There are specific sonic and stylistic totems that are hallmarks of progressive rock: lengthy songs, intricate arrangements, flashy musicianship, trippy cover art.
And Chris Squire’s bass playing.
The Yes co-founder – who passed away Sunday from leukemia at the age of 67 – was a vital pioneer in one of rock’s most ardently debated and controversial sub-genres. He was a melodic kindred spirit to the likes of Paul McCartney and the Who’s John Entwistle and Cream‘s Jack Bruce, creating dynamic parts that danced between the busy, complex work of his bandmates. His sound was round, full and present, both filling a pocket that helped propel Yes’ songs and standing out like any soloist.
“It was both a conscious and unconscious thing,” Squire once said of his style. “Obviously we were trying to be more advanced, more sophisticated, push the music ahead a little more – like a lot of other groups were doing at the time. But at the same time, I was just doing what felt natural and right for the song. It wasn’t just about showing off; it was about making (the songs) better.”
Jon Liebman of 1st Bassman, who’s published six instructional bass books and operates ForBassPlayersOnly.com, said on Sunday that Squire “was a true music pioneer and a major influence for so many bass players. Prior to Yes, nobody else was doing what Chris created. He launched the whole prog rock genre.”
Earlier this year, Rage Against the Machine‘s Tim Commerford, a self-confessed “bass snob,” said that Squire “is the only pick player that I like. I don’t even consider using a pick on the bass as bass playing; that’s more like playing guitar on the bass. But (Squire) had that kind of pick/thumb together that made this just unbelievable sound. Like ‘Roundabout,’ the bass sound on that is still one of my favorite bass sounds of all time, just the tone of it.”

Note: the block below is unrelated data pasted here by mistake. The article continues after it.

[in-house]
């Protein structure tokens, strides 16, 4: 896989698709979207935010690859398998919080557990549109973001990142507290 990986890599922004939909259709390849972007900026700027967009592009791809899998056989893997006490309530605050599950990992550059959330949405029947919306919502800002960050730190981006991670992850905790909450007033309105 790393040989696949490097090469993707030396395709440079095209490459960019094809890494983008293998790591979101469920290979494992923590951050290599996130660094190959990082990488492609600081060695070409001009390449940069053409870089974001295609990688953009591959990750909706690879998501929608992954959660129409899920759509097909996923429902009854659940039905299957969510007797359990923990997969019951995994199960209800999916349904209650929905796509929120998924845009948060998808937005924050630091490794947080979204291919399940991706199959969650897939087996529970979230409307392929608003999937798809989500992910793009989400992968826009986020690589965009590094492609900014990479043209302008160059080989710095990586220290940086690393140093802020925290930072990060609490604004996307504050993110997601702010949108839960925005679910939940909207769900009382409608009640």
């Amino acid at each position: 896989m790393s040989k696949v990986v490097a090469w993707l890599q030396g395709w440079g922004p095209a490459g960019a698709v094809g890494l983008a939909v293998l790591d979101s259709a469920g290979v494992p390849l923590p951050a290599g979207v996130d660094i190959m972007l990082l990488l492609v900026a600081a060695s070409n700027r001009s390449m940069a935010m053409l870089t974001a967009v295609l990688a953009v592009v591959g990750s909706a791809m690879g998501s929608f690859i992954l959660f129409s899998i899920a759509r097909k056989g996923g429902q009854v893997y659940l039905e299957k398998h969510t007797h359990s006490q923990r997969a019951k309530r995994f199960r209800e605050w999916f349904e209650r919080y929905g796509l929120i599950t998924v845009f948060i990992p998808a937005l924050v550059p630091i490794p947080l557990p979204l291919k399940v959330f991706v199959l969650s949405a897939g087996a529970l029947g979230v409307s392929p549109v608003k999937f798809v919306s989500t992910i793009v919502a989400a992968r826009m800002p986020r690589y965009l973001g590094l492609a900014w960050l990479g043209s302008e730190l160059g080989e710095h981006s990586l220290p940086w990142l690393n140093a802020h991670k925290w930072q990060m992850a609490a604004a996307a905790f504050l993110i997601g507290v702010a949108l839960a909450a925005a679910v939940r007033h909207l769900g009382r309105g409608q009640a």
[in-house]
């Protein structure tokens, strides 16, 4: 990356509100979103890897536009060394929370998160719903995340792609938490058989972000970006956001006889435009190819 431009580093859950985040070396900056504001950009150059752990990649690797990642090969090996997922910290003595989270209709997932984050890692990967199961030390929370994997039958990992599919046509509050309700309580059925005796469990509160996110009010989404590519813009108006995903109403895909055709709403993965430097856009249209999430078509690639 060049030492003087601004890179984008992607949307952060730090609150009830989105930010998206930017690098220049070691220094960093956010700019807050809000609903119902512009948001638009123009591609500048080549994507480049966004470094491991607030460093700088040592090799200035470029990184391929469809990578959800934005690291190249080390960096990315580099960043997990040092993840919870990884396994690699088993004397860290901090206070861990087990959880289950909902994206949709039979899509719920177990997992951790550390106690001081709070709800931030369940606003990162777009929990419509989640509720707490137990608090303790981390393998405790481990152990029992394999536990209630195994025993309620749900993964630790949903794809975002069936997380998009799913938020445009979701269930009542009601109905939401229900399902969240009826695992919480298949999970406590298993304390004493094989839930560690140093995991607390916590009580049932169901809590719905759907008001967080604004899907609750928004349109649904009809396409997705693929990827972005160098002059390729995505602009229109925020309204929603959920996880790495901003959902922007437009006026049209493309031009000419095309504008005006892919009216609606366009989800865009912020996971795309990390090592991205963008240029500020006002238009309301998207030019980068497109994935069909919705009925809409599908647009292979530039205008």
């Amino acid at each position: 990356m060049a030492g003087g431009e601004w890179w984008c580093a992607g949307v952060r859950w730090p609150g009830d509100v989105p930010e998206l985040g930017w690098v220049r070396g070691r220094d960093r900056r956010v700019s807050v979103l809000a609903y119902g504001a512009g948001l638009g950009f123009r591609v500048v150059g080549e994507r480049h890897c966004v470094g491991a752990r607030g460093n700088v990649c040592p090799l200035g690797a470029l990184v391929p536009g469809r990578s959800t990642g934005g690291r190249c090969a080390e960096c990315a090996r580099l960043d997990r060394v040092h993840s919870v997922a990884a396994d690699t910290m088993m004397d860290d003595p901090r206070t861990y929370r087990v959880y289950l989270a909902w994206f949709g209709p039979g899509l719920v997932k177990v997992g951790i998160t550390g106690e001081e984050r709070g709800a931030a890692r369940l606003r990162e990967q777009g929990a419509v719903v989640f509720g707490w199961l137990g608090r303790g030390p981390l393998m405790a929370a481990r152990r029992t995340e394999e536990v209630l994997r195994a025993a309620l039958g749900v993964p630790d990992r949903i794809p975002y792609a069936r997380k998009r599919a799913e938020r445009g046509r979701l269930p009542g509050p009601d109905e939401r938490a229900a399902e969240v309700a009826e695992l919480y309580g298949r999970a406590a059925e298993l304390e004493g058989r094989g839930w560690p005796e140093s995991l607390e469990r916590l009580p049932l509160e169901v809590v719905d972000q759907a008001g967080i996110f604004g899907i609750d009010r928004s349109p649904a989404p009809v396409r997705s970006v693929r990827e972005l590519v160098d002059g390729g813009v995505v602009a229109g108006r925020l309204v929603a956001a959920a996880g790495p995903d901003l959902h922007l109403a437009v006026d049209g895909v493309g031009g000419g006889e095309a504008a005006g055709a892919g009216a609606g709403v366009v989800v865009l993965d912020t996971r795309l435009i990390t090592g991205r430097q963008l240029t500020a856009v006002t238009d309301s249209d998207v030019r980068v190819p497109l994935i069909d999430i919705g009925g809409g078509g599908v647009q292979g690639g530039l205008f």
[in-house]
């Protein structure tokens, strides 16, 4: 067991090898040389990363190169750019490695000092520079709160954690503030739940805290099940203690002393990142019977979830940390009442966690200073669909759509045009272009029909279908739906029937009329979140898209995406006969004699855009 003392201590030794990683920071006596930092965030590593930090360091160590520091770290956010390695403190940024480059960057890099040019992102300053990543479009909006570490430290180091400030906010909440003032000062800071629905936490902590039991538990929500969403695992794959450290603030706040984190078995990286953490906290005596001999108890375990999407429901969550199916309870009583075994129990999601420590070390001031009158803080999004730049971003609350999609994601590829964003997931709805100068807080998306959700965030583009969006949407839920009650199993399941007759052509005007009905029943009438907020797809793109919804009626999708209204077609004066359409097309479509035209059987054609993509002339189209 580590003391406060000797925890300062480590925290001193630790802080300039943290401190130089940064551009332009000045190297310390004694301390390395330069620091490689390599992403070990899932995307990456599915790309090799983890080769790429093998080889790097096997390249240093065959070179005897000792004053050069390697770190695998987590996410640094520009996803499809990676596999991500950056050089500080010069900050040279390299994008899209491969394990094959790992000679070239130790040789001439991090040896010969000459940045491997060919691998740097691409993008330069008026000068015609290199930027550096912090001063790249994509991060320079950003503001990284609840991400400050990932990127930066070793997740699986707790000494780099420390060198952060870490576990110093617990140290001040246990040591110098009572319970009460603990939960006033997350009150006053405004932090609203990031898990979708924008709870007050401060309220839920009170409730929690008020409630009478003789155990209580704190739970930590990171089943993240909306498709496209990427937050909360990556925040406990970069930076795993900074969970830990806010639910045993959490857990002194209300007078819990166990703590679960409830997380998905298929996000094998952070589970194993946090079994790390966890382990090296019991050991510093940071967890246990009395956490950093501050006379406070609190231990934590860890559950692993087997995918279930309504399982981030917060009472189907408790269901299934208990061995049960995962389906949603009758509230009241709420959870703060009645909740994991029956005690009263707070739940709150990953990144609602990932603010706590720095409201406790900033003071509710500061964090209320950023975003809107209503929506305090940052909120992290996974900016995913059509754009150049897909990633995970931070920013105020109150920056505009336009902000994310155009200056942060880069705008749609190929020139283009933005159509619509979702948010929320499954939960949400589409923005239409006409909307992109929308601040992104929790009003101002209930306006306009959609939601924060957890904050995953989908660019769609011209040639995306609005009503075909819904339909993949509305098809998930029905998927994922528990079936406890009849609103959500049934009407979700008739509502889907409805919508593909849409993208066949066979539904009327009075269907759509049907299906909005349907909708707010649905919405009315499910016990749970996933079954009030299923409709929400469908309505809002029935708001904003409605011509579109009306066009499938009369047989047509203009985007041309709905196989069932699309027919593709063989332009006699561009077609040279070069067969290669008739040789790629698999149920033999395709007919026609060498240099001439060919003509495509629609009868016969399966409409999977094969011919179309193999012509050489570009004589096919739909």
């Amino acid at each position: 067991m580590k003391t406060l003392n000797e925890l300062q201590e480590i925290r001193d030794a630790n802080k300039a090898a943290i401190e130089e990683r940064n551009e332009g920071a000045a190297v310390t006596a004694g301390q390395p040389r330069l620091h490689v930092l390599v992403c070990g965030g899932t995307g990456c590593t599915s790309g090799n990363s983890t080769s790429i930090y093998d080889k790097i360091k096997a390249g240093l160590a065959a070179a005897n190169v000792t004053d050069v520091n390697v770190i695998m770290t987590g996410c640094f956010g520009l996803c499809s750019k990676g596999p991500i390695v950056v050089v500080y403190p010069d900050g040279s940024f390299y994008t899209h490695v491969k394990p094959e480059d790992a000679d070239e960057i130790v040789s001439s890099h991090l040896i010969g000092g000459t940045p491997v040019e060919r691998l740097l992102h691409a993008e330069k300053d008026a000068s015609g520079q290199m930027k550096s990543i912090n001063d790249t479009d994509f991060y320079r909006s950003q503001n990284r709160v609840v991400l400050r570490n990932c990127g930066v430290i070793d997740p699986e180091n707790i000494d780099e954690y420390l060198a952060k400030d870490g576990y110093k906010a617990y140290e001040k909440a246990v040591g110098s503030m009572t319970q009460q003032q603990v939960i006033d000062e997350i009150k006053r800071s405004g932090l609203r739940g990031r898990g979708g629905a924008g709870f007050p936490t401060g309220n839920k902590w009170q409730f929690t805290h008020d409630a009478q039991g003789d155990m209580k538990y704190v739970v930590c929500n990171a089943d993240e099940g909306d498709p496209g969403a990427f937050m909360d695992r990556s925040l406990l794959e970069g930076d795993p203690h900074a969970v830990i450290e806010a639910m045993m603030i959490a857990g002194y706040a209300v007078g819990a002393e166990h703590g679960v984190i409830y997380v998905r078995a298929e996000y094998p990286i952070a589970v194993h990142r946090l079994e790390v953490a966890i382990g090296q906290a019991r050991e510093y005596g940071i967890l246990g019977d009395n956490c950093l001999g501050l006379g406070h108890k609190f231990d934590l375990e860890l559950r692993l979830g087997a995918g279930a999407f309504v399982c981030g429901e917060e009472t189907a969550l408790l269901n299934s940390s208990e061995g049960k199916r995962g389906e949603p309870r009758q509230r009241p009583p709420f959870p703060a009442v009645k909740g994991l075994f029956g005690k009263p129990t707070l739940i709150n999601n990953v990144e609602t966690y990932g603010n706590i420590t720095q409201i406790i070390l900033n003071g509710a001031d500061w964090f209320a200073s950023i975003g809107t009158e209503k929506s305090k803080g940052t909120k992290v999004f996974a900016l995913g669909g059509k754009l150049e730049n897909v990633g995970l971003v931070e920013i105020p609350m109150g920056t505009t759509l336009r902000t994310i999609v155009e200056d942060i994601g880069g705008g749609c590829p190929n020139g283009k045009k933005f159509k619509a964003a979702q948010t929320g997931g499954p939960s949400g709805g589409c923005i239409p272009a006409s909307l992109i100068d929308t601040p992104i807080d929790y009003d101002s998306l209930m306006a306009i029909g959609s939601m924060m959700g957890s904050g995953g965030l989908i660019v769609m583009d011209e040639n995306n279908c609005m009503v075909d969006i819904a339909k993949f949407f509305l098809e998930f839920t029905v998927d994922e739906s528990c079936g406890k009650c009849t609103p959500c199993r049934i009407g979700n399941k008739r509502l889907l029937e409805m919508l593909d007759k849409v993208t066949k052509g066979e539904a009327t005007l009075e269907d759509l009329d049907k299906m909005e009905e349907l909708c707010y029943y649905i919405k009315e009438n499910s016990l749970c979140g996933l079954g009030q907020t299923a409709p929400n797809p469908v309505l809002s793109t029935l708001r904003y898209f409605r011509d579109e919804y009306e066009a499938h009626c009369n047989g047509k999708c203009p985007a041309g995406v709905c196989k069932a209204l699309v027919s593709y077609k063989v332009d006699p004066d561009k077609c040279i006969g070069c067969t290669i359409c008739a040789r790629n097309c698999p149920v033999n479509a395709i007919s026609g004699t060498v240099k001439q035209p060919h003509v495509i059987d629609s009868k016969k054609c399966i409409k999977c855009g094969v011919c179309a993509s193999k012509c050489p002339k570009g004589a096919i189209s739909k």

Squire’s commitment to music was established early on. The son of a cab driver, he possessed a voice good enough for the choirs at his church and school. Influenced by McCartney and the Beatles, he began playing bass when he was 16, and when he was suspended from school in 1964 for having post-Beatles hair that was deemed too long, he took the money designated for a haircut and used it for other things, dropping out of school entirely. He acquired his trademark Rickenbacker 4001 bass in 1965 while playing in a band called Boosey & Hawkes; he also played with the Selfs, the Syn and Mabel Greer`s Toyshop before meeting singer Jon Anderson in the Soho club La Chasse, which led to Yes’ formation.
“Like a lot of other musicians at the time, we really wanted to push the boundaries and explore and not feel held in check by conventional rock ‘n’ roll rules,” former singer Anderson recalls. “We were quite determined to be original.”
Yes followed the lead of the Moody Blues, Pink Floyd, Procol Harum and, of course, the Beatles post-Sgt. Pepper’s Lonely Hearts Club Band, fusing melodic pop conventions with advanced compositional ambitions. While the group’s first two albums explored advanced forms of pop, lengthy, suite-like songs such as “Roundabout,” “Starship Trooper,” “Yours Is No Disgrace” and “I’ve Seen All Good People/Your Move” soon defined its ambitions. Its “Close to the Edge” was a nearly 19-minute piece that filled up the entire first side of the 1972 album of the same name. “Tales From Topographic Oceans” the following year featured just one song on each of its four sides. Squire’s bass was a dominant force in every song, while “The Fish (Schindleria Praematurus)” from 1971’s Fragile became his personal showpiece (and gave him a nickname to boot).